Doug


I presume that's available in France Doug. :roll::roll::roll:  As Nick said, do you have a name ?

I'm obviously aware of the actual PVC plastic-weld glue for sticking the pipes together but didn't know there was also a solvent type cleaner.



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 Posted: Sun Jan 10th, 2010 10:31 am
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'Ere we go, shipmates


'Plastica  pipe and fitting cleaner for use with ABS and PVC pipes and fittings'

Plastica Ltd

Hastings
E. Sussex

01424 436887

If I remember correctly, about £3 for  250ml tin.

Here, for example 

http://www.kiowa.co.uk/Products/Pipe_Fittings/PVC_-_ABS_Solvents_&_Cleaners/MEK_Cleaner

In France, it's 'Decapant' plastique.


Doug



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 Posted: Sun Jan 10th, 2010 11:32 am
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Petermac
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dooferdog wrote: '............................................................

In France, it's 'Decapant' plastique.


Doug

From the likes of Mr Bricolage or Point P etc ?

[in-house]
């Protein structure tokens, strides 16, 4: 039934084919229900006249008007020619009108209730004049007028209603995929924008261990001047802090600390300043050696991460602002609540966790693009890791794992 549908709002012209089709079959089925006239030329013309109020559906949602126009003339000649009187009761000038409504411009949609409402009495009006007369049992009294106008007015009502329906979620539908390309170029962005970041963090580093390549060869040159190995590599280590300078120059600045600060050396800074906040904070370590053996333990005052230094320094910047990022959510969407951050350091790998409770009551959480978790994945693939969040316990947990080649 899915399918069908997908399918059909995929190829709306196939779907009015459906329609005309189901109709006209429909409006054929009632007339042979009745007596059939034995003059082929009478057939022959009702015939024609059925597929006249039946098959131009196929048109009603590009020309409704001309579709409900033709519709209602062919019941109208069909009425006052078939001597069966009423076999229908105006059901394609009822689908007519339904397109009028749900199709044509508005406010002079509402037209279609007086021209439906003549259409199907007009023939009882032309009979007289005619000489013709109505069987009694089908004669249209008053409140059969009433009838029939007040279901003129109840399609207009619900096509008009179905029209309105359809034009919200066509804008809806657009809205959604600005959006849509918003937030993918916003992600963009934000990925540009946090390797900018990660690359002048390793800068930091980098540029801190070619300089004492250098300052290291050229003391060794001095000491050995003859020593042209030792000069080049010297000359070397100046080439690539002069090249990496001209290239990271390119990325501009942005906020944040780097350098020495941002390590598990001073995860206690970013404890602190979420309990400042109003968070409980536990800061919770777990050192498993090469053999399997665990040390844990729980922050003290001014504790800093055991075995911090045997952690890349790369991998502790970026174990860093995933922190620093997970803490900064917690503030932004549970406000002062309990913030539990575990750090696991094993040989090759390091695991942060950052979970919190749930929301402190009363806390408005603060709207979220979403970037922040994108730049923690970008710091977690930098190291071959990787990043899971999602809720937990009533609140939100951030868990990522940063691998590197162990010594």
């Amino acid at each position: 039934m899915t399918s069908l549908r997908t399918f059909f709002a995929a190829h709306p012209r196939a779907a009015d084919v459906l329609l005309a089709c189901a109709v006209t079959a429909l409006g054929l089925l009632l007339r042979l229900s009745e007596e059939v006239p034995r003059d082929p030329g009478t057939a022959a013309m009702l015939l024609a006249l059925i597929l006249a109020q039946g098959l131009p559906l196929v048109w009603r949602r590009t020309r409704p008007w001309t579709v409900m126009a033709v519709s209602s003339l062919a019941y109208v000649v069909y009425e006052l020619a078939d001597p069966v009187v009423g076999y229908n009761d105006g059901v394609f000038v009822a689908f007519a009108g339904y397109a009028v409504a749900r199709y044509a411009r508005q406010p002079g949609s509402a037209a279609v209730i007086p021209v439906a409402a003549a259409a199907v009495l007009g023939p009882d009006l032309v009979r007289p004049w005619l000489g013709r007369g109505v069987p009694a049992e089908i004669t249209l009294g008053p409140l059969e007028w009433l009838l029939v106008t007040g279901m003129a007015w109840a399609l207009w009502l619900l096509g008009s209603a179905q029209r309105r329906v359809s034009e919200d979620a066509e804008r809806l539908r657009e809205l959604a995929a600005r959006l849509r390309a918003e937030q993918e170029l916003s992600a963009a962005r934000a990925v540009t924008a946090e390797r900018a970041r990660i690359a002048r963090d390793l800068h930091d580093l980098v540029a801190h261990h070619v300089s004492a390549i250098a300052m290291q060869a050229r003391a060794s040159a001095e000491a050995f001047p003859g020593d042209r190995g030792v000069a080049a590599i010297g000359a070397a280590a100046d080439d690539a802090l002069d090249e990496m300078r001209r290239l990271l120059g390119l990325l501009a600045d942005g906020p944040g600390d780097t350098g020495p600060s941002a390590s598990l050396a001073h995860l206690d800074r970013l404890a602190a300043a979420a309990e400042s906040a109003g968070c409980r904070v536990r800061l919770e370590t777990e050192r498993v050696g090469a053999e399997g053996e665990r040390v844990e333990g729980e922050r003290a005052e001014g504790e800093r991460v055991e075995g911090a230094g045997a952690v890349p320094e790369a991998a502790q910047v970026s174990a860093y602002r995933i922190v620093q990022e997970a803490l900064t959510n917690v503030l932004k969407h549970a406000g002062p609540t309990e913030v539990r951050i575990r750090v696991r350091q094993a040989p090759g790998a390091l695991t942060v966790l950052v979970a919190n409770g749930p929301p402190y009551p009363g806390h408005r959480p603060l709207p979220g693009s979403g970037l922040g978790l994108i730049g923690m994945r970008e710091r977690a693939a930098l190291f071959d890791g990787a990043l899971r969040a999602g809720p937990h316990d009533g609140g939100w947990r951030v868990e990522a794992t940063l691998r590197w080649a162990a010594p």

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 Posted: Sun Jan 10th, 2010 11:41 am
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georgejacksongenius
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Love the idea for painting those panelled doors!!! Very neat.

Cheers,John.B.:thumbs

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 Posted: Sun Jan 10th, 2010 01:07 pm
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Yup, Peter, but beware to those who try this route, it evaporates very quickly and needs care in use as it can melt detail. I use a little brush in a tiny bottle for bench use indoors.

Doug



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 Posted: Wed Jan 13th, 2010 05:23 am
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pnwood
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pnwood wrote: Petermac wrote:
That sure is a labour of love Nick but will be well worth it in the end.